Several of the computer scientists and mathematicians who brought forth public key cryptography recently put their brains and computers back to work on the vexing question of how airtight their techniques really are.
They came up with a good news-bad news answer that seems about par for the course as business people begin to assess the risks of commerce and financial transactions on the Internet.
In short, let the seller beware.
The good news is that data encryption - the scrambling of messages so that they are unintelligible except to a recipient who has the key to decipher them - has long and successfully protected sensitive transmissions such as bank electronic funds transfers. Even better, interbank networks tend to have several layers of security in addition to data encryption. Breaches have reportedly been extremely rare, and almost never due to an encryption weakness.
The bad news is that public on-line networks are inherently insecure, considerably more so than private money-transfer networks. Moreover, encryption-based security is never going to be forever.
The ever-growing power and lower cost of computers makes the encryption- decryption keys - strings of ones and zeros, known as bits, in computer code - increasingly vulnerable to what are called brute-force attacks. In theory, a hacker would be able to program a computer - assuming it were powerful enough - to test every combination of bits, at the rate of thousands or potentially millions of sequences per second.
The length of the key and the frequency with which it is changed determine the likelihood of a break-in.
The degree of raw calculating power, usually a function of money in hand or the cost of a system that an unauthorized party has use of, determines how quickly a code can be cracked.
It didn't require a committee of encryption scientists - people of the stature of RSA Data Security Inc. co-founder Ronald Rivest and Sun Microsystems distinguished engineer Whitfield Diffie - to prove the hazards in a key length of 40 bits. It was that type of key, embedded in the Netscape Internet-browsing software, that a French student compromised last summer. It came as small comfort that it took more than 100 computer workstations over eight days to find the answer.
The encryption experts estimated that an amateur hacker with a $400 hardware budget could break a 40-bit key in just five hours.
Promoters of more secure encryption are frustrated by the fact that 40 bits is the longest key authorized for export by the U.S. government, a vestige of Cold War-era controls meant to prevent enemies from getting too much computer sophistication.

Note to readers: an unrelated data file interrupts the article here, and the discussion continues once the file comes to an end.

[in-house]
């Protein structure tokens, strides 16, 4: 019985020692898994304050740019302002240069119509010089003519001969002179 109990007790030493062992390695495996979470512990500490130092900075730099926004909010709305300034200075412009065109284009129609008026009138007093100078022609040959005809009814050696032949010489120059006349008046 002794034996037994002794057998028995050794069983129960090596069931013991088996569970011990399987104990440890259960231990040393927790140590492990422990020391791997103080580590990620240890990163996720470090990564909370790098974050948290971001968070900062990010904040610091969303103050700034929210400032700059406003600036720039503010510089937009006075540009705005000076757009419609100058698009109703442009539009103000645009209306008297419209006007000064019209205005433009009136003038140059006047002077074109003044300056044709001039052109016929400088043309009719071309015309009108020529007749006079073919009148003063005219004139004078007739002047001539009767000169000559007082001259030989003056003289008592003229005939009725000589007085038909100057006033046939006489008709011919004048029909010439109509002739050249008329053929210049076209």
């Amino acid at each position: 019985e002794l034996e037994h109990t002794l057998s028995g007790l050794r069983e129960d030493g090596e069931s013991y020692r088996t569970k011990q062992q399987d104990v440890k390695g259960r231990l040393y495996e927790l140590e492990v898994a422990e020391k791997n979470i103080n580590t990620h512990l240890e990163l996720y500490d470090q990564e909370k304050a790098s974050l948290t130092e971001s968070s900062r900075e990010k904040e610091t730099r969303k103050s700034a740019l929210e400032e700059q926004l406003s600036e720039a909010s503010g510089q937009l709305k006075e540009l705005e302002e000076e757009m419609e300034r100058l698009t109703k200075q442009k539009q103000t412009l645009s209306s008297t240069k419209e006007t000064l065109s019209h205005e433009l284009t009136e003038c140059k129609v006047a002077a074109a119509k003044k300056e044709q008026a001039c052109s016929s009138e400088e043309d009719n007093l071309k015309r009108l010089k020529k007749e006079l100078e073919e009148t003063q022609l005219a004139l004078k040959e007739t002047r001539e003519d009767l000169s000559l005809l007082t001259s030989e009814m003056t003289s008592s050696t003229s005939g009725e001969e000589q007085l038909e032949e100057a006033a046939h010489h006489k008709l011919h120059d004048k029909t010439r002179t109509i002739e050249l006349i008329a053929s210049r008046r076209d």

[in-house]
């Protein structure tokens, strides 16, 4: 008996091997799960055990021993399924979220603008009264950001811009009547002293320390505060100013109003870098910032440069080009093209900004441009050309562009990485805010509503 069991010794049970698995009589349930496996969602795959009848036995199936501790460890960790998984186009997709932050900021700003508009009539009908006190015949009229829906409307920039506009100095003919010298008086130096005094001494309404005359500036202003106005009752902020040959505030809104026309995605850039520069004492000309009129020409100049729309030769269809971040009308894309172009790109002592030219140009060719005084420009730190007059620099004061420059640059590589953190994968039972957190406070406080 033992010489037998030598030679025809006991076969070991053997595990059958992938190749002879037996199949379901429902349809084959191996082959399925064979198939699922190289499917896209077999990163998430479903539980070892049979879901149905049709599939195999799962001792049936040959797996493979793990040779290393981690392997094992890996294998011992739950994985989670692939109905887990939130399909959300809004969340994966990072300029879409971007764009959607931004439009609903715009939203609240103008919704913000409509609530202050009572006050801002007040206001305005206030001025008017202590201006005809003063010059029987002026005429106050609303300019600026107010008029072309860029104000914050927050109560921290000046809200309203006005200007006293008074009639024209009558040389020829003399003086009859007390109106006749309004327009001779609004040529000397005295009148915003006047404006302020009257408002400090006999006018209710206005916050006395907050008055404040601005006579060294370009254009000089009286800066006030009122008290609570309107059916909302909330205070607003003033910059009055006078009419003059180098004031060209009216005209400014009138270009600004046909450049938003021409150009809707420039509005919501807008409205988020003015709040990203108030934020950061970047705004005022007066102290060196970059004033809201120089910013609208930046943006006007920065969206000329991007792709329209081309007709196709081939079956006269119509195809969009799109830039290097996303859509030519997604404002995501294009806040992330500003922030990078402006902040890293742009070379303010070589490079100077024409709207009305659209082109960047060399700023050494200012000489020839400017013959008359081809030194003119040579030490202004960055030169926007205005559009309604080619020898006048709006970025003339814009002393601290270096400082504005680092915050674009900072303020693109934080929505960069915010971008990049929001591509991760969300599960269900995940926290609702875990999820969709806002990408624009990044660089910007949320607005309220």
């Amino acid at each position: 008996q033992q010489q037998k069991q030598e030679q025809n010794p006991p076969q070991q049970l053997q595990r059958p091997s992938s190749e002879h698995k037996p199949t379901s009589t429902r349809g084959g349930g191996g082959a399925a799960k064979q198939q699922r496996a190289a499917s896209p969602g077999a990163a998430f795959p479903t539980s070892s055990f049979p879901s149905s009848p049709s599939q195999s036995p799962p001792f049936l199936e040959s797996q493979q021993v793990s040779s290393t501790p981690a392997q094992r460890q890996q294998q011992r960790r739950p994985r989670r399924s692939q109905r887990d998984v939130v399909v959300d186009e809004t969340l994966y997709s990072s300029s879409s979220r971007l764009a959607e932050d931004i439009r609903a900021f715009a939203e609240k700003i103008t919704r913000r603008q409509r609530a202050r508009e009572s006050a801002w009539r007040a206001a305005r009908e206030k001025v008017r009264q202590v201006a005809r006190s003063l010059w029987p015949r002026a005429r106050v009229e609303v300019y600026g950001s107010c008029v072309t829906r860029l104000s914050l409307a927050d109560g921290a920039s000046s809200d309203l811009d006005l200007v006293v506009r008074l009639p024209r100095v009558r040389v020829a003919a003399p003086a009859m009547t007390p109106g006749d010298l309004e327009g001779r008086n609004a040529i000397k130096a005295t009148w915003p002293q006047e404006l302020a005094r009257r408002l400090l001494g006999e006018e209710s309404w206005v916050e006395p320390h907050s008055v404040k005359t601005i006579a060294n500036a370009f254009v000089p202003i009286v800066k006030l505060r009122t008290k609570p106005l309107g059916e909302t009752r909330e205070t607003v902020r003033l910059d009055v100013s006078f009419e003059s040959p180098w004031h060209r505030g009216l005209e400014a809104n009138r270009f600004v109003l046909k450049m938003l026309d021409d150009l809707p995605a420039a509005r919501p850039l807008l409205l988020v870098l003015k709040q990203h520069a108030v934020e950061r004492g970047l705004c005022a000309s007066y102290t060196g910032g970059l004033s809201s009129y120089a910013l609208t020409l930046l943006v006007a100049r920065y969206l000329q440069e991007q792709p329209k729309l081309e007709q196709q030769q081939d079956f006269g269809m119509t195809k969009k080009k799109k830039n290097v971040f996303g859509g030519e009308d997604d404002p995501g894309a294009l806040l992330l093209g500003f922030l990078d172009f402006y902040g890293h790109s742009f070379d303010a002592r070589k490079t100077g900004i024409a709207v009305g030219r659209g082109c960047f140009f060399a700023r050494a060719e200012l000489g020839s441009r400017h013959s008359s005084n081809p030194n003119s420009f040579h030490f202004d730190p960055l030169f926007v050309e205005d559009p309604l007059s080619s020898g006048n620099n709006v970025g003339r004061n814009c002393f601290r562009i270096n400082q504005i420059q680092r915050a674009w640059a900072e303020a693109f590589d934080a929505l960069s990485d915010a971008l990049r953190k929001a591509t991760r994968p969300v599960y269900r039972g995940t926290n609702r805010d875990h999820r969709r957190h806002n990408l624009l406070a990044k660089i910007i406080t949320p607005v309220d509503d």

The team of encryption scientists saw a 56-bit key as a vast improvement. This is the length specified in the national Data Encryption Standard, or DES, and typically used in bank and government networks. The study said a hacker with a $400 system would need 38 years to apply all of its brute force.
But someone with $10 million of computer hardware - a large corporation or organized crime - might smash through a DES barrier in as little as six minutes. An intelligence agency with $300 million in dedicated hardware, the experts said, could beat DES in 12 seconds. (Which is said to explain why the national security and law enforcement establishments are wary of longer keys: They need to do their jobs by breaking codes when necessary.)
"DES may be ... a commonly cited benchmark (but) calculations show that DES is inadequate against a corporate or government attacker committing serious resources," wrote the authors of the encryption study. "The bottom line is that DES is cheaper and easier to break than many believe."
Mr. Diffie, speaking for the team that produced the report on "encryption assurance" for the Washington-based Business Software Alliance, suggested a move to longer keys would be prudent.
Mr. Diffie told the RSA Data Security conference in San Francisco early this year that 75 bits would be safe today, but factoring in anticipated advances in computing and ingenuity, he suggested 90 bits "if you want a 25-year lifetime."
Therefore, the 128-bit keys that Netscape and others are lobbying for, let alone the 256-bit and "triple DES" variations - the latter would involve three data-scramblings instead of one - would seem more than adequate.
But such conclusions raise questions about banks' aging DES hardware and software, and the industry's near-term ability to keep a step ahead of the code breakers.
Some banking security experts think DES, created by IBM and the National Security Agency in the 1970s, is currently adequate but will have to be replaced in five to 10 years. Cryptography experts estimate it would cost $1.5 billion to change all the systems that were designed around DES.